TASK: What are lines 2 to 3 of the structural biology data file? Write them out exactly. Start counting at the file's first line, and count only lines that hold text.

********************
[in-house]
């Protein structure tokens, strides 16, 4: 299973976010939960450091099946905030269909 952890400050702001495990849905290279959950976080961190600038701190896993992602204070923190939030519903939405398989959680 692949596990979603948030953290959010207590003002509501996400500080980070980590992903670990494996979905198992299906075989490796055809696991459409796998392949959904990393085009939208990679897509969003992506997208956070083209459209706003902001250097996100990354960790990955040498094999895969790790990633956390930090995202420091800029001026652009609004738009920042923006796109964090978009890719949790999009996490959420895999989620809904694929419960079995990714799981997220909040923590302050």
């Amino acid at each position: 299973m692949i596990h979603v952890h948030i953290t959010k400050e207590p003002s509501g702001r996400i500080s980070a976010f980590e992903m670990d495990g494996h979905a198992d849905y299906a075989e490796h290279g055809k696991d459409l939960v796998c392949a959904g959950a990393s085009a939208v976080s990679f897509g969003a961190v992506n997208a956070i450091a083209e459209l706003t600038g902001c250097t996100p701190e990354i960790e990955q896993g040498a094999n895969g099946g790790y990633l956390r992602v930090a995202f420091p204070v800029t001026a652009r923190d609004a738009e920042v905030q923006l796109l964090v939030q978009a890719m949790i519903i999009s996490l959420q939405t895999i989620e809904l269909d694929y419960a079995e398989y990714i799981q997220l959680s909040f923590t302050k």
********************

């Protein structure tokens, strides 16, 4: 299973976010939960450091099946905030269909 952890400050702001495990849905290279959950976080961190600038701190896993992602204070923190939030519903939405398989959680 692949596990979603948030953290959010207590003002509501996400500080980070980590992903670990494996979905198992299906075989490796055809696991459409796998392949959904990393085009939208990679897509969003992506997208956070083209459209706003902001250097996100990354960790990955040498094999895969790790990633956390930090995202420091800029001026652009609004738009920042923006796109964090978009890719949790999009996490959420895999989620809904694929419960079995990714799981997220909040923590302050």
């Amino acid at each position: 299973m692949i596990h979603v952890h948030i953290t959010k400050e207590p003002s509501g702001r996400i500080s980070a976010f980590e992903m670990d495990g494996h979905a198992d849905y299906a075989e490796h290279g055809k696991d459409l939960v796998c392949a959904g959950a990393s085009a939208v976080s990679f897509g969003a961190v992506n997208a956070i450091a083209e459209l706003t600038g902001c250097t996100p701190e990354i960790e990955q896993g040498a094999n895969g099946g790790y990633l956390r992602v930090a995202f420091p204070v800029t001026a652009r923190d609004a738009e920042v905030q923006l796109l964090v939030q978009a890719m949790i519903i999009s996490l959420q939405t895999i989620e809904l269909d694929y419960a079995e398989y990714i799981q997220l959680s909040f923590t302050k």